Religions are merely different paths, which lead to a common spring. The world
over, religions try to spread messages of love and tolerance. They merely differ
in perspectives while aiming for the universal goal of peace and goodwill towards
Bahá'i, founded by Baha'u'llahs, is the youngest of the independent world
religions. Basically a humanitarian religion, Bahá'i seeks a way of life
contiguous to personal development and world peace. It emphasizes the unity of
all the religions in the world and proclaims one God for all with Abraham, Moses,
Buddha, Zarathustra, Christ and Mohammad as Messengers of God through the ages.
Today with a world strength of over five million people the followers of Bahá'i
continue to spread the message of peace, universal brotherhood and love everywhere
by Gautama the Buddha, Buddhism is known for its Middle Paththat
which neither promotes extreme ascetism or absolute hedonism.
the largest religion in the world, Christianity has always had a mass appeal for
its basic values of compassion and truth. But in the New Age, it is undergoing
modifications to evolve with the evolving spirituality of mankind.
is the religion based on the teachings of Confucius, a Chinese
philosopher who died c. 479 BC. A state religion from 100 BC to
about AD 1900s, the tenets of Confucianism stress the importance
of high moral ideas and noble political beliefs. It emphasizes
respect for ancestors and places high premium on civic duties.
Confucian scriptures known as the Five Classics and Four
Books served as the foundation of the Chinese educational
system for ages. Confucianism, at present, enjoys a mainland religion
status in China ever since the communist government revised its
policy on religion in the 1970s.
of the oldest spiritual traditions in the world, Hinduism is often
compared with a giant banyan treein its shade a thousand
faiths bloom. From hardcore philosophies like Vedanta
to the love-and-devotion-drenched Vaishnavism, all flourish beneath
this aged patriarch.
that shuns the worship of God in any tangible form, Islam believes in a Supreme
Being, the creator, who confounds all human understanding. The basic tenets of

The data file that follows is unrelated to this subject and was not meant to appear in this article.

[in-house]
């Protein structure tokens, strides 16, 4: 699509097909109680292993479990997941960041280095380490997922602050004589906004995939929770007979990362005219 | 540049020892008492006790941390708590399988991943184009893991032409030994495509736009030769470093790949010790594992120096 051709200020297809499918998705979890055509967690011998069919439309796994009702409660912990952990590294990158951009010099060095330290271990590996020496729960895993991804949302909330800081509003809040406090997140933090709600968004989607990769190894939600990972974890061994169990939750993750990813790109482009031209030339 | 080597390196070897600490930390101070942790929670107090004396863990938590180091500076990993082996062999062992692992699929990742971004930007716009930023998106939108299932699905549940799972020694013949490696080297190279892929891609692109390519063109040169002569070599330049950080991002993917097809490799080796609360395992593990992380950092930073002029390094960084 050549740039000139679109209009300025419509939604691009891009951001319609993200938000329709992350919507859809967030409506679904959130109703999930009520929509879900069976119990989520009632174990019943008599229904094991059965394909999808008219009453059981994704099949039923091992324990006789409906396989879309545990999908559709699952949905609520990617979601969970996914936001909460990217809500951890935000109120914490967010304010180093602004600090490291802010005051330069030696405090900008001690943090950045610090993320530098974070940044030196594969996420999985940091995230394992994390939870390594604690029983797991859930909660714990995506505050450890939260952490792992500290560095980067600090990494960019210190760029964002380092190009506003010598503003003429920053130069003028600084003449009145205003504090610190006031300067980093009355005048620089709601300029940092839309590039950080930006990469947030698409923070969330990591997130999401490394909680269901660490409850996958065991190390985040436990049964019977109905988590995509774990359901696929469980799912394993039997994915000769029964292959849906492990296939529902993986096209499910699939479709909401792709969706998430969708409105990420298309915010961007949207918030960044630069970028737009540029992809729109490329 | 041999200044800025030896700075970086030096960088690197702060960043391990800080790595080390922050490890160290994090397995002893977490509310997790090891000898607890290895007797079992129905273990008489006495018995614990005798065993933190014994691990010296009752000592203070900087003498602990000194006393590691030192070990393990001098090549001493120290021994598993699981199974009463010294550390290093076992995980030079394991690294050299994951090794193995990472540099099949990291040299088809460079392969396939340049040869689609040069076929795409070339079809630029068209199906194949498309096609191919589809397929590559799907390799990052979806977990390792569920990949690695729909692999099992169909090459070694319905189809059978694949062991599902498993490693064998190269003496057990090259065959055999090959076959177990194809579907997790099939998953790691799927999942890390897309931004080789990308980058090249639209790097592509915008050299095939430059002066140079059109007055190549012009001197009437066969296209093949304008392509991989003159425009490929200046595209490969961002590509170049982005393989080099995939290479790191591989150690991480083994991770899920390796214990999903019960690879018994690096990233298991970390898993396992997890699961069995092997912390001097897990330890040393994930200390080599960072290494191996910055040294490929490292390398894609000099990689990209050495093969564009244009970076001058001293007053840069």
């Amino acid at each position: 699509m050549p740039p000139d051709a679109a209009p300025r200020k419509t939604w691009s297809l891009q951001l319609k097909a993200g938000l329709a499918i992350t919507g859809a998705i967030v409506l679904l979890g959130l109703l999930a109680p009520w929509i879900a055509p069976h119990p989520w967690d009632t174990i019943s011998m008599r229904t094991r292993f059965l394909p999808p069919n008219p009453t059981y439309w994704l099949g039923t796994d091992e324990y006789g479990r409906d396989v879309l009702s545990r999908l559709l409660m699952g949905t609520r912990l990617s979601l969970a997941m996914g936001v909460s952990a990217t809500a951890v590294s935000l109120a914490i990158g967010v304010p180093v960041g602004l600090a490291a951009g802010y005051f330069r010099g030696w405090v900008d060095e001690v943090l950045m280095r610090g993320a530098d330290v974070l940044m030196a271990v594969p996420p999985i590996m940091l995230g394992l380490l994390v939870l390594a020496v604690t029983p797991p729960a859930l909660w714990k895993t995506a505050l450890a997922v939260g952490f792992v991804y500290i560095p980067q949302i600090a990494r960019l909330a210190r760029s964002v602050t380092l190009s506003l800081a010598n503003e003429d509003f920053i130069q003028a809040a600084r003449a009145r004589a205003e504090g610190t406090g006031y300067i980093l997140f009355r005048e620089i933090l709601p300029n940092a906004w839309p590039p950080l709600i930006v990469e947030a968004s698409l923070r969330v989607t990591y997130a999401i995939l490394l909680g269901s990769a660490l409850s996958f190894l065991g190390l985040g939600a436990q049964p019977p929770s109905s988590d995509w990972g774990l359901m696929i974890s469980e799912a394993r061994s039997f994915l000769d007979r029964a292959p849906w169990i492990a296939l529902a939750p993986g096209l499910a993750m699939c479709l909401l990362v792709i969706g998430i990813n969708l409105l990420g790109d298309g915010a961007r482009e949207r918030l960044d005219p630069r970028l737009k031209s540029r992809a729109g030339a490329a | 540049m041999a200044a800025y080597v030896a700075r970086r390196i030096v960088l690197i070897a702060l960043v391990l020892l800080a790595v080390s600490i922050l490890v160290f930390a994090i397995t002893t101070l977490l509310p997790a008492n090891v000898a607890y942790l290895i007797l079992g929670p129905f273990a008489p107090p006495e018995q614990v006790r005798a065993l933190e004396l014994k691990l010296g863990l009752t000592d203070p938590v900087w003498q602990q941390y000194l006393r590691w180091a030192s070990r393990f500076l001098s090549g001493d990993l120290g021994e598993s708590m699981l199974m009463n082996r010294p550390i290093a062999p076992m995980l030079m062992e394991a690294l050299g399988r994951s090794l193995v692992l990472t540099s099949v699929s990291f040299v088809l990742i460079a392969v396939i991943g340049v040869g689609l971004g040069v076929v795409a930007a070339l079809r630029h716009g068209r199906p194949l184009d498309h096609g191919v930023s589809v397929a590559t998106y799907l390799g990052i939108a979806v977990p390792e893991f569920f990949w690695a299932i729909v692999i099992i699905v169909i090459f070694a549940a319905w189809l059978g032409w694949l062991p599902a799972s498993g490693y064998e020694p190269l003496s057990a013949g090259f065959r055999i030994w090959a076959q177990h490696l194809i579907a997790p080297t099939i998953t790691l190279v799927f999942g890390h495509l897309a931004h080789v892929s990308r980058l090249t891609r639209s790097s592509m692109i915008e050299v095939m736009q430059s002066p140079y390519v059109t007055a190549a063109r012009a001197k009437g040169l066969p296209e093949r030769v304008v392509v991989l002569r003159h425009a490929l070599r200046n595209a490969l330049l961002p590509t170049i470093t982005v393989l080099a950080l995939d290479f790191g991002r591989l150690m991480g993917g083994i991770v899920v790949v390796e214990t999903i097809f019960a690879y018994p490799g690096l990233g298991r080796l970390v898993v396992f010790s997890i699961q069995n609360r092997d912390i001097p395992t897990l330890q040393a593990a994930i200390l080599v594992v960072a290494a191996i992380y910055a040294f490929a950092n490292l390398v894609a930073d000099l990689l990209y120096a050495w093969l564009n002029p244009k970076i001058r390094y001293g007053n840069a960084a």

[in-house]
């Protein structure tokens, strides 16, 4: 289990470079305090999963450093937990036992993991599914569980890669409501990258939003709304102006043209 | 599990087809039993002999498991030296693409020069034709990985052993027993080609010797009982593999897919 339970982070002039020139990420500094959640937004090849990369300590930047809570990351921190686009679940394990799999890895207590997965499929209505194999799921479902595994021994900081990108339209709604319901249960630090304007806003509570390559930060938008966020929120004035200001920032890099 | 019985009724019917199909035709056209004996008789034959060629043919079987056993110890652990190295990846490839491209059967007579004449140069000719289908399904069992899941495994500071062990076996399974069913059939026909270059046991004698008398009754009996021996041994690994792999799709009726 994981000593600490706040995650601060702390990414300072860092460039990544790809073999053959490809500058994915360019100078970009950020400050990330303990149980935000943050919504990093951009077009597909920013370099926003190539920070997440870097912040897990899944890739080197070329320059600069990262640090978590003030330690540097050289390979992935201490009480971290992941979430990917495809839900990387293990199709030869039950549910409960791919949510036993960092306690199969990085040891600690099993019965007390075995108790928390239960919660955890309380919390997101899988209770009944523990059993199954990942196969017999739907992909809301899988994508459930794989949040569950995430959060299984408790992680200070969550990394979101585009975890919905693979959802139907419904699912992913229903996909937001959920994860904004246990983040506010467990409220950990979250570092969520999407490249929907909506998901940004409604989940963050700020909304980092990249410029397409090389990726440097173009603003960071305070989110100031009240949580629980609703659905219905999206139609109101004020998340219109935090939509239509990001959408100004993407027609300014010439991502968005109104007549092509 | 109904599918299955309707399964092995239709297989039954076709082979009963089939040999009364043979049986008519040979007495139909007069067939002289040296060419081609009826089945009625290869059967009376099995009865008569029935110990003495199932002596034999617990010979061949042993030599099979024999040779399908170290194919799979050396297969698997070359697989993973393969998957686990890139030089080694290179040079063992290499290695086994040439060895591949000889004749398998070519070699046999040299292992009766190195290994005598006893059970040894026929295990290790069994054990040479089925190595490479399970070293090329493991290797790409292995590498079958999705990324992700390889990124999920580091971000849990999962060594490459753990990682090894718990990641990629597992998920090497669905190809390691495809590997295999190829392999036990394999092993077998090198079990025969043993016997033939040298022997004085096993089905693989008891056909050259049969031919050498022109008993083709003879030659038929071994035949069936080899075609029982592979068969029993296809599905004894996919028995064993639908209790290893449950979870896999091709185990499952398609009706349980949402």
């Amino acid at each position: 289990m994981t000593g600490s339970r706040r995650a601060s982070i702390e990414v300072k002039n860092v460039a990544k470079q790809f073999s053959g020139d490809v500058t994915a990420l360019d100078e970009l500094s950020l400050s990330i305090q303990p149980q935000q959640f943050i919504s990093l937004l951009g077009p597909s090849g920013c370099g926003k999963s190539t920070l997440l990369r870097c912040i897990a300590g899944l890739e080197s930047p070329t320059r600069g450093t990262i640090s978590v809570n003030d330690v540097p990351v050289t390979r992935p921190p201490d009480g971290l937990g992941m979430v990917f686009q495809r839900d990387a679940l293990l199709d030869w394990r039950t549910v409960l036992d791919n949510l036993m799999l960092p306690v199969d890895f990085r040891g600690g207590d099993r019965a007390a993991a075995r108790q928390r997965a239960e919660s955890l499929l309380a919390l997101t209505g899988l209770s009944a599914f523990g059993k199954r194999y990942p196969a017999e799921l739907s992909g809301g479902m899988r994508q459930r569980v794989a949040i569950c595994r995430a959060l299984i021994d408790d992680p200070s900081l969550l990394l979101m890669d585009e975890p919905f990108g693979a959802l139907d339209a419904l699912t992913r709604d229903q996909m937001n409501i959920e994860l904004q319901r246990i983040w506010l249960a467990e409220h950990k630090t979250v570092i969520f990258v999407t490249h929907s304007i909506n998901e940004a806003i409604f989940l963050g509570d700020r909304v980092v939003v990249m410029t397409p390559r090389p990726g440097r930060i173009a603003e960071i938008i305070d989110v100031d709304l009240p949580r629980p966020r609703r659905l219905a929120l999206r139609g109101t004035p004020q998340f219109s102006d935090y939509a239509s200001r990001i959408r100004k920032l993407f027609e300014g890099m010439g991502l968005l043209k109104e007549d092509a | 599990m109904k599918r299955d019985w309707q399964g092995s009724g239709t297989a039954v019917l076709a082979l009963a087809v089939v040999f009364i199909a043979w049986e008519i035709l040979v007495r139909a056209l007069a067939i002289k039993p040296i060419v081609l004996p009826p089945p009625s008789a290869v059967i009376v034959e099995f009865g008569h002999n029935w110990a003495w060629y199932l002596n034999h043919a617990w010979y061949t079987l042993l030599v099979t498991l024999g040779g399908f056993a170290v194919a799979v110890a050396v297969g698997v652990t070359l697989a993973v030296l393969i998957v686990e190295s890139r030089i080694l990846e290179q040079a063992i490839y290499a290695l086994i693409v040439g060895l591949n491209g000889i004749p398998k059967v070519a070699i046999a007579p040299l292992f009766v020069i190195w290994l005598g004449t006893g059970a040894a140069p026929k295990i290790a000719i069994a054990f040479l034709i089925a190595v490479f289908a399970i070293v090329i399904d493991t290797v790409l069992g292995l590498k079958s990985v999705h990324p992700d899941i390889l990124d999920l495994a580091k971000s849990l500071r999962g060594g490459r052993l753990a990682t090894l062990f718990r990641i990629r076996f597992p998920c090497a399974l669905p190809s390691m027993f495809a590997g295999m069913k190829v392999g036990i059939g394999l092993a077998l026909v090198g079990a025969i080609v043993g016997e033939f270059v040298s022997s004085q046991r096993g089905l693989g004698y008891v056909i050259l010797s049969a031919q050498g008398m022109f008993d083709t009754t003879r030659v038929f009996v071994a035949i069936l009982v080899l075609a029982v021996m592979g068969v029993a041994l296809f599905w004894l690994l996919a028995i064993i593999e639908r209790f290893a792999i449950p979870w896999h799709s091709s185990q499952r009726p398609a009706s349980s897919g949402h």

Islam revolve around obedience to the commandments of God as revealed in the Koran,
which include struggle for justice, consideration for the rights of others and
continuous self-betterment for the realization of the Ultimate. Jainism Founded
on the principles propounded by Lord Mahavira, Jainism has been known for its
tenets of non-violence, truth and peace, so much so that practicing Jains don't
even kill insects and vermin.
Judaism, the older cousin of Christianity, is another major religion to have sprung
up from the sands of the Holy Land. The Jews are monotheistic, holding the words
of their prophets at great reverence, next only in importance to their Talmud
and Torah. It is a Messianic tradition and the conviction that the moshiach
(the anointed one) will eventually arrive to rebuild the Temple, reinstate the
exiles in the promised land and establish the messianic age or the Olam Ha-Baforms
the core of the Jewish faith.
is one of the world's most vibrant religious orders, whose followers
characteristically tie their long hair in a turban, sport flowing
beards, pray at the gurudwara (literally, at the feet of
the guru) wear a steel bangle on the right wrist, and occasionally,
carry a small dagger, called a kirpanand, most importantly,
believe in the age-old adage of 'work is worship'.
Sufis are essentially mystics who recognize an all-pervading reality
above and beyond this material world and human understanding.
Originally of Islamic extract, it is an intensely psycho-spiritual
belief system, which preaches harmony and humanitarian values.
Known as 'Tassawuf' or Islamic mysticism in Arabic, Sufism
is also widely accepted as the devotional path to the Soul's realization
of this reality as presented in the essence of the Holy Quran's
Save a few Iranian villages and Indiathe last Parsi bastionthe
ancient Persian religion of Zoroastrianism has almost disappeared
from the modern world. Founded by the Persian prophet Zarathustra
(or Zoroaster) around the 6th century BC, Zoroastrianism is a
highly ethical religion. This stems from the strongly dualistic
philosophy of the religion, which perceives Creation to be divided
between Ahura Mazda, the creator, and Aura Mainyu, His evil opponent.